Butter Churn - Quesnel, BC
Posted by: Groundspeak Regular Member BK-Hunters
N 52° 58.607 W 122° 29.369
10U E 534278 N 5869808
Quick Description: A top notch museum, the Quesnel & District Museum was created to acquire and preserve information on the early history of the Cariboo.
Location: British Columbia, Canada
Date Posted: 7/9/2019 9:50:18 PM
Waymark Code: WM10Y5K
Published By: Groundspeak Premium Member rjmcdonough1
Views: 0

Long Description:
The museum now has a large and eclectic collection of everything and anything one expects to encounter in a Grade A museum, from the tiniest household artefacts to farm wagons and machinery, even a beautifully restored 1911 White roadster, once a 7 passenger touring car used as a stage running between Quesnel and Barkerville in the 1920s. There are rooms of photographs by well known local photographers C.D. Hoy and C.S. Wing, chronicling much of early life on the Cariboo. The various displays document essentially all aspects of life in the early days of the Cariboo, including the domestic life of pioneer women.

Of particular interest in this vein is this wooden butter churn, manufactured in Hamilton, Ontario by the Peerless Manufacturing Company. An iron centre in the wooden lid is embossed The London Foundry Co. London Ont. Located on King Street in London, and founded in 1880, the London Foundry Co. Ltd. advertised themselves as Iron Founders and Manufacturers. They made, among other things, wheelbarrows, washing machines, portable forges, upright drills, and blacksmith tools. This was obviously just a single part made for Peerless for this butter churn. The churn itself is quite crude as compared to more recent churns, having a crank handle on one side with which one simply tumbled the wood barrel, churning the cream inside into butter.

Here is an old ad from an equally old Hamilton business directory. Details gleaned from the directory certify it to be pre 1912. As for the churn itself, though we can guess it to be a minimum of 100 years old, anything beyond that would be speculation. Churns of this type were first patented in 1890. Ad goes Here The really interesting aspect of this butter churn is that it was once used in Cottonwood House, one of the last of the old British Columbia roadhouses. Following is a bit of the history of Cottonwood House, which still stands a few miles east of Quesnel along the Barkerville Road.

Cottonwood House is one of the most famous of the road houses along the Cariboo Wagon Road. It was built in 1864 by John Ryder and Allen Smith. The early years of its operation as a business saw it change owners several times. However, when John Boyd gained title to the house in March of 1874, stability was achieved. The Boyd family operated the house continuously until the fall of 1951.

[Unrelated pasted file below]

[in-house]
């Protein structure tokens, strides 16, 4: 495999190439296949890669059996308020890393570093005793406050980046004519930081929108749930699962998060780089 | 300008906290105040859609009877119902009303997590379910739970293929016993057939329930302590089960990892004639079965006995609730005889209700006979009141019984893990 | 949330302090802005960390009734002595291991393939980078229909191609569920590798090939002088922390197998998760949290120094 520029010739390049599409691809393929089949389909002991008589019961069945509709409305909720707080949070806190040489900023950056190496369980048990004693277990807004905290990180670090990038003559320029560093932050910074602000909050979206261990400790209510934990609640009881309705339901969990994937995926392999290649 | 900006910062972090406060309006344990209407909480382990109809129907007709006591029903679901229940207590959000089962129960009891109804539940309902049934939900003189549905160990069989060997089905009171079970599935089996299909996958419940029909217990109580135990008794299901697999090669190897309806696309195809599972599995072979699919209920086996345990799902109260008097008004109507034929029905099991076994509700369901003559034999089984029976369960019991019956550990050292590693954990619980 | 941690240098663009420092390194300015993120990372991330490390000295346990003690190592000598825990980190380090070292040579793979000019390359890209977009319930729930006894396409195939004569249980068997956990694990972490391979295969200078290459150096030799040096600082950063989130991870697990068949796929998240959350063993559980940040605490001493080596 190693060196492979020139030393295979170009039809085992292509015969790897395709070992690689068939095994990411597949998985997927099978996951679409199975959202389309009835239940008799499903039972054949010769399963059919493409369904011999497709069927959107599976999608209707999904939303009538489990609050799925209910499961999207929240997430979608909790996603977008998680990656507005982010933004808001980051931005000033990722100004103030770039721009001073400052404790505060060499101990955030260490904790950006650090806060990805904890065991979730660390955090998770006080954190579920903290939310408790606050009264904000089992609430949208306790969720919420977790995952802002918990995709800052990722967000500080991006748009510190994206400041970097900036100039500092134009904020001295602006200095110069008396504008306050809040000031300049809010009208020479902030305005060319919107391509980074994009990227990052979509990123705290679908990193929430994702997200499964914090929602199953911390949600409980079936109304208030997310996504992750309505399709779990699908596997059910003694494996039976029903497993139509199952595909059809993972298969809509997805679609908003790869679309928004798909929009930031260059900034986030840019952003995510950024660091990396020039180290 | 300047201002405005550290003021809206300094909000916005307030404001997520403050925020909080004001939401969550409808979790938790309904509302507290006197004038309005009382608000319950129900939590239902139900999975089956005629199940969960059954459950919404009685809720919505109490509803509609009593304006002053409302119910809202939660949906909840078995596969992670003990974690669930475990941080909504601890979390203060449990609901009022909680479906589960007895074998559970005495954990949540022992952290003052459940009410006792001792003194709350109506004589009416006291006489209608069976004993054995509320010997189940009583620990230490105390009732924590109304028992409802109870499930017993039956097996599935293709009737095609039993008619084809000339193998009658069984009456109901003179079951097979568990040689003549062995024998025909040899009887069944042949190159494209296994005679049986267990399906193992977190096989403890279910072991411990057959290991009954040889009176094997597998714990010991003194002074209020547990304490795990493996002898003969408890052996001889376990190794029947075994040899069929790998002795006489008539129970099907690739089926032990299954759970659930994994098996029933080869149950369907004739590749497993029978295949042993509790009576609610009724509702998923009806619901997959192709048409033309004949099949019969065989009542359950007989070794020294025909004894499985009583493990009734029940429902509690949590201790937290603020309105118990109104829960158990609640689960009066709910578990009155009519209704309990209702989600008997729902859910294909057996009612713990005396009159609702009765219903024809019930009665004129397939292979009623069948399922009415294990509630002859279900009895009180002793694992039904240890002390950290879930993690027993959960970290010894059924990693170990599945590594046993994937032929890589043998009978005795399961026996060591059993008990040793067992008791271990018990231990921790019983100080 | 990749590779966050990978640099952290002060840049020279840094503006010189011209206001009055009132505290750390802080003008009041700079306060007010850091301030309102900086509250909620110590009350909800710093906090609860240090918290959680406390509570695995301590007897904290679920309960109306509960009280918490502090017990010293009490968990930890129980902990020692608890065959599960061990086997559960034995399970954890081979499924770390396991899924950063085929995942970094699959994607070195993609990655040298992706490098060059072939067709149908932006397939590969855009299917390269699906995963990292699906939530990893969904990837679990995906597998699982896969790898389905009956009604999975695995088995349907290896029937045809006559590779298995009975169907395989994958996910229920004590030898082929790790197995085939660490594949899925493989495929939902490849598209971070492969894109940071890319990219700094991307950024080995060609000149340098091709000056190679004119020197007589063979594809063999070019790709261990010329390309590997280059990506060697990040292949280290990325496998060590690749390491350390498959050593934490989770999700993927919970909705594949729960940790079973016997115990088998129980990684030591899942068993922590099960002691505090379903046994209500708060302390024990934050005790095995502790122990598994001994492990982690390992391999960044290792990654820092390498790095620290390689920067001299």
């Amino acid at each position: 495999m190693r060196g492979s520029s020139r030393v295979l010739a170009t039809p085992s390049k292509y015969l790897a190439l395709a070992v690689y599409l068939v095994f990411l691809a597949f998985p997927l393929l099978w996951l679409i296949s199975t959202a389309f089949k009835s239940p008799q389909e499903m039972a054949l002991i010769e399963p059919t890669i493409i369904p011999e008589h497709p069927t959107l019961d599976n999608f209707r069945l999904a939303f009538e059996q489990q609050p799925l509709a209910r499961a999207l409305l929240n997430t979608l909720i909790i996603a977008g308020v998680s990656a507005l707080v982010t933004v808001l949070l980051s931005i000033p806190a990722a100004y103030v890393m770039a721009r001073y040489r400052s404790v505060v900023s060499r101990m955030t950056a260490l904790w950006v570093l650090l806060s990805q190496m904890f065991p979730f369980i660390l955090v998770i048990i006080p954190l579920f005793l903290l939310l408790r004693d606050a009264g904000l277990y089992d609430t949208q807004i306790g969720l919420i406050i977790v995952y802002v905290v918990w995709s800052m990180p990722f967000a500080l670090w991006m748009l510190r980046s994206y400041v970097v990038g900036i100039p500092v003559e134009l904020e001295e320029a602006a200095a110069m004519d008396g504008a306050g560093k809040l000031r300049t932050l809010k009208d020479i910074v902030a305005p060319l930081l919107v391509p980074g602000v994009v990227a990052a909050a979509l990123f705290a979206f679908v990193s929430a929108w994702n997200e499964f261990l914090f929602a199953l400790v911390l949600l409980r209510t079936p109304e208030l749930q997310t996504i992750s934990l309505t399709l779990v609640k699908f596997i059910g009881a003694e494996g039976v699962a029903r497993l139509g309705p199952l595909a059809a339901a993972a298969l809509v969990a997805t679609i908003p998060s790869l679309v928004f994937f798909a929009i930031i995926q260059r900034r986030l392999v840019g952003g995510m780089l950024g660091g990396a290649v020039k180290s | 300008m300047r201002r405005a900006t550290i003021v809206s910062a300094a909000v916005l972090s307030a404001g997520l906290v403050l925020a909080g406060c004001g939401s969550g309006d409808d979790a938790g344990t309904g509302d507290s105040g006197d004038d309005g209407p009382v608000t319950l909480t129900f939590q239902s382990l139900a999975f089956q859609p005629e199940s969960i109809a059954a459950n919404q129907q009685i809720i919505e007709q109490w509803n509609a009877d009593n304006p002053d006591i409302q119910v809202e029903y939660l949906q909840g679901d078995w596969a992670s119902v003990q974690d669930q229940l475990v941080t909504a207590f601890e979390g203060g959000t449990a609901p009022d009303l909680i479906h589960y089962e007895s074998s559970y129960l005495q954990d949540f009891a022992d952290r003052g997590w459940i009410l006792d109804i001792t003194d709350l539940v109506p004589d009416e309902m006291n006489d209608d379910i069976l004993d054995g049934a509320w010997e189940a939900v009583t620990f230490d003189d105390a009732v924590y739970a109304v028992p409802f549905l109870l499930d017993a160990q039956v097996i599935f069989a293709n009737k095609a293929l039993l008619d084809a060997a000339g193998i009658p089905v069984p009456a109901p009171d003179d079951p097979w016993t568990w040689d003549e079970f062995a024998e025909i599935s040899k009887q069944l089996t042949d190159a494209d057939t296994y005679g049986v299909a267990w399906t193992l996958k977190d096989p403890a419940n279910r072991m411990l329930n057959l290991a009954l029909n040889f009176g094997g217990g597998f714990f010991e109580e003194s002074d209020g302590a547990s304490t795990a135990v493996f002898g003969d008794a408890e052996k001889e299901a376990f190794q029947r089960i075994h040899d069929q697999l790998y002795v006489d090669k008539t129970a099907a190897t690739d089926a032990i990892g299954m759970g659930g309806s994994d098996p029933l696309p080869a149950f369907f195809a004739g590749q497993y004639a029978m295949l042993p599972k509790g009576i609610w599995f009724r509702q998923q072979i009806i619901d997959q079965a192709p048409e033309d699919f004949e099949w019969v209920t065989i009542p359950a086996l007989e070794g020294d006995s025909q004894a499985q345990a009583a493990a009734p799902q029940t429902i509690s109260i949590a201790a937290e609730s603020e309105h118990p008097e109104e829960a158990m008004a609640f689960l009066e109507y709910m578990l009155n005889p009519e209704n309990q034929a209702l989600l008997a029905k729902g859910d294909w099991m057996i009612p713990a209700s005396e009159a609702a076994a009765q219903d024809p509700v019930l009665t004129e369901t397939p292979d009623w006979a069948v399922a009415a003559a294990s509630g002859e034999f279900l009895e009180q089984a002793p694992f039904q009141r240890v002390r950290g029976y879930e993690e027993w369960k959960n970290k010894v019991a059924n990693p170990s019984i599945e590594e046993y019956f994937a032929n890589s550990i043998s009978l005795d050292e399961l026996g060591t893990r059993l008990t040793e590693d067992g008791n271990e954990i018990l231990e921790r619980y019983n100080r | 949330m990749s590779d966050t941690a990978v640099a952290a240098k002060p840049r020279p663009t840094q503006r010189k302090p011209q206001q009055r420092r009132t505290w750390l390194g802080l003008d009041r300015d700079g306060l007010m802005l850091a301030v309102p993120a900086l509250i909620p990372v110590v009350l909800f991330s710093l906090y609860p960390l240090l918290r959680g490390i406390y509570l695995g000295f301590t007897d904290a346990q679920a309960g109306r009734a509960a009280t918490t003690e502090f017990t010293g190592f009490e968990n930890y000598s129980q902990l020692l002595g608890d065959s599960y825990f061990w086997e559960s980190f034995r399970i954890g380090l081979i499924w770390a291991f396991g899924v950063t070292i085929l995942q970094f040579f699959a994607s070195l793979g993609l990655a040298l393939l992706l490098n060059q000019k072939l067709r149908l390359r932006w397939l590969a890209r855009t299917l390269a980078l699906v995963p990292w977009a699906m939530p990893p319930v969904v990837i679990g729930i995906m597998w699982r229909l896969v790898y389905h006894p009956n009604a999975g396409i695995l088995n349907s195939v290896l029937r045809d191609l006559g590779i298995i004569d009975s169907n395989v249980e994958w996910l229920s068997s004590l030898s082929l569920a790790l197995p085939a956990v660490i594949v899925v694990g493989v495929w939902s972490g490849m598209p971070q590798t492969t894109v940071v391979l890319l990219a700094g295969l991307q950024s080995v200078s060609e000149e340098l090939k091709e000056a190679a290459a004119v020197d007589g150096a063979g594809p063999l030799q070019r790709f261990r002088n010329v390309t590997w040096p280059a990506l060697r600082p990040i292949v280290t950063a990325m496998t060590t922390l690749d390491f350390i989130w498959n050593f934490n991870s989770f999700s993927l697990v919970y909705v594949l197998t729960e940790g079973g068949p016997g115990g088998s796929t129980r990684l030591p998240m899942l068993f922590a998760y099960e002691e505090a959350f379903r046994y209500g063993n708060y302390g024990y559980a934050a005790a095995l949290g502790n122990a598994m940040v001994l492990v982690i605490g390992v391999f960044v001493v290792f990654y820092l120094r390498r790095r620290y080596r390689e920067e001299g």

A landmark, Cottonwood House developed a reputation among travelers as a stopping place of high quality. The barns, fields and Cottonwood River relieved the freight animals of their burden and gave an opportunity to regain their strength. The “hotel” offered fresh wholesome foods as well as a comfortable rest in clean rooms. Both private and dormitory rooms were available and dinner was served in a large dining room.

The hotel was not the only business at Cottonwood. The Boyd farm supplied feed for freight and dairy animals and supplies for the miners were also stocked. Messages could be left here for others travelling or living in the area. News was circulated and a post office was established helping to make the farm a focal point of the community.

In 1909, John Boyd died after a brief illness. John’s wife Janet, continued to run Cottonwood assisted largely by some of her children. In 1951 the property was sold to Vagn and Anna Olrik. The Province of British Columbia bought Cottonwood House in 1963 and designated it as a Provincial Historic Site.
From Cottonwood House

Photo goes Here

705 Carson Avenue
(In LeBourdais Park
next to the Visitor Centre on Hwy. 97)
Quesnel, BC
V2J 2B6

Website for Museum/Business: [Web Link]

Admission: 0

Business Hours:
Spring Hours
May 1 – 18
Tuesday – Saturday | 9:30 am - 5 pm

Summer Hours
May 19 - September 2
7 Days a week | 9:30 am - 5 pm

Fall Hours
September 6-30
Tuesday – Saturday | 9:30 am - 5 pm

Winter Hours
October 1 - April 30
Saturday | 12 pm - 4 pm

Website for additional information: Not listed

Visit Instructions:
Enjoy your visit, tell your story and post a picture.
Search for...
Geocaching.com Google Map
Google Maps
Bing Maps
Nearest Waymarks
Nearest Household Appliances and Presses
Nearest Geocaches
Nearest Benchmarks
Create a scavenger hunt using this waymark as the center point
Recent Visits/Logs:
There are no logs for this waymark yet.